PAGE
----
A quick note on use of handguns for defensive purposes. My personal opinion is that unless you practice shooting and all of the various weapon clearing drills (what to do when your gun malfunctions) and least twice a month, you should not consider using a semi-auto handgun for defense. They are simply too complicated unless you are very skilled. A revolver, on the other hand, is as simple as it gets. If you pull the trigger, it goes bang. In the unlikely case that it doesn't go bang, you simply pull the trigger again. The likelihood of having more than a single misfire in a quality revolver with quality ammo is almost non-existent.

      So, back to Brosia's case. My suggestion would be a good quality pump shotgun in 12 gauge if you don't mind the recoil or in 20 gauge if recoil is an issue. Unfortunately, the pump shotgun is not quite as simple as a revolver or bolt action rifle, but is still easy to learn to operate and maintain. You can find one which is suitable for both home defense and hunting, and different types of ammunition are available which are appropriate for defense, hunting and practice respectively. Keep in mind also, that the price of the gun is usually not more than about 70% (and maybe as little as 30%) of what it will cost you to get what you need. By the time you pay for ammunition, cleaning supplies, various accessories and tax, you will be shocked to find that the $400 gun ended up being $600 before you get out the door. Of course, if you do manage to have some money left, I still strongly recommend that bolt action .22 rifle.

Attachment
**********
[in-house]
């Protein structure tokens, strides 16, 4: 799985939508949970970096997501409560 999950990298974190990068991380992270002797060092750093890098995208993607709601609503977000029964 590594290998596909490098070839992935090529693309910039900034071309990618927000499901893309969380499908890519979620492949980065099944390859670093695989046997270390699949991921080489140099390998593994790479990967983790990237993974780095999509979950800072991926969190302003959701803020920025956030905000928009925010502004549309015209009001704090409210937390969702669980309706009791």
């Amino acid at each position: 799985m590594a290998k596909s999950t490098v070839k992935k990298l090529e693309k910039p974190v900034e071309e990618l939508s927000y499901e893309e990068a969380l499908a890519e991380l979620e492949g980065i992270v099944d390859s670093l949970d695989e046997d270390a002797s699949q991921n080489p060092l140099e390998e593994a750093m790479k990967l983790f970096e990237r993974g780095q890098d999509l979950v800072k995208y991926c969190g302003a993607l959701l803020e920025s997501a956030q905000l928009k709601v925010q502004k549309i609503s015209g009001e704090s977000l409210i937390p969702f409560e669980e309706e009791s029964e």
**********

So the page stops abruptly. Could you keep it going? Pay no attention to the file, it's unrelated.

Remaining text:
Good luck, and let us know what you finally decide on.

      Cheers,
      Craig

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      • #18
        Good advice, Craig....now head over to the introductions forum and make yourslef known, K?
        "I Have Sworn Upon the Altar of God eternal hostility against every form of tyranny over the mind of man." -Thomas Jefferson